Sunday, 7 July 2013

Reaquainted with the Kennet

Tonight we are back in Newbury, this time moored above the lock to try to get some shade on the boat.  Today has been extraordinarily hot.  It's fine having a solar panel which you want to place in bright sun to charge the batteries, but today it would be unbearable to be moored in the sun, so we've sacrificed replenishing the batteries for a bit of personal comfort.

Since the last posting we have been making our way back East from Devizes and yesterday and today we've had the pleasure of a visit from our daughter, Lucy.  From Devizes there is a 15 mile lock free pound with distant views of the 'Wiltshire Wolds'.



Distant views of Wiltshire Hills from the summit pound of the canal.



Walker's Hill White Horse, one of many white horses in this area.












Coming into the delightfully named Honeystreet we got stuck behind this hotel boat:



This, as you can see, is a widebeam boat of generous proportions and goes extraordinarily slowly to the extent that from time to time we had to slip Leo into neutral because we simply could not go that slowly.  Fortunately they decided to moor at Honeystreet so that we could return to our normal 3 mph.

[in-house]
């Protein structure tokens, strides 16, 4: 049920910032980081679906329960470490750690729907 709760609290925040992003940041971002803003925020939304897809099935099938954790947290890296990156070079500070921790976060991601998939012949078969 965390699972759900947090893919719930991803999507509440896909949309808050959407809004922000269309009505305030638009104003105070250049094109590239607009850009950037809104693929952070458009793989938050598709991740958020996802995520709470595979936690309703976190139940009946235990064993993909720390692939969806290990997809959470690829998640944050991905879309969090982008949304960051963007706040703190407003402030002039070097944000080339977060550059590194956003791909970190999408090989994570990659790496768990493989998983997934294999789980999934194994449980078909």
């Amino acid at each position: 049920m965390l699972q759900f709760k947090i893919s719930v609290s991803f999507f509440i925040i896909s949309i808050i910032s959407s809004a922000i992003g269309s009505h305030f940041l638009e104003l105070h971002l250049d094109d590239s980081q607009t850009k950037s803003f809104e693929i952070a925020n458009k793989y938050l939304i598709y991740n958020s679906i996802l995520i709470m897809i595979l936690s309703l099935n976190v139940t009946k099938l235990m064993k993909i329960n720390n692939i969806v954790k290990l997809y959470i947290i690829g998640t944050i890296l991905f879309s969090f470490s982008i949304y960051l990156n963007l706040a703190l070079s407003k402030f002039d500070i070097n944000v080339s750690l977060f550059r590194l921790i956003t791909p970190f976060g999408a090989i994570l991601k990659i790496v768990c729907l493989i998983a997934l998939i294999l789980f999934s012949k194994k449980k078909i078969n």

On Saturday Lucy joined us and we came down the locks from Crofton towards Hungerford.



This is Little Bedwyn and the scene matches a painting we saw at Devizes with two steam engines passing under the footbridge by the canal.




Here is Lucy trying to gain a few feet to get a photo.


 It really as been hot the last couple of days and this was our attempt to use umbrellas as parasols.  It did help cut down the heat.



You've probably heard of or seen turf roofs for houses or outbuildings.  But we had certainly never seen one on a narrowboat before.









We spent the night in Hungerford with a meal at a nice Italian restaurant called Primavera.  In the churchyard at Hungerford is this amazing Tumble Stile (also called a Clattering Stile):



Here is the stile in its closed position.  Each horizontal is pivoted and the weights on the left hold them all level.



To open the stile you simply push down and then step over the low part.  Once you release the stile it springs back with the weight of the wooden blocks on the left and makes a delightful 'clattering' noise, hence its name.






Here are a few more sights along our way today:



An idyllic scene taken through a lock gate as Ian went down in the lock.



At first this looked like someone with a VW van in their back garden.  However look more closely!



Unfortunately this picture is not as sharp as I would have liked, but it does show a Red Kite of which we've seen a number round here.









Tomorrow Ian has to have a day off boating, going to a Naughty Boys Course (a Speed Awareness Course for those caught on radar traps - not on Leo!), but on Tuesday we will carry on our Easterly cruising towards Reading where we will rejoin the Thames.  We hope to meet some more friends round Reading before we continue towards London.

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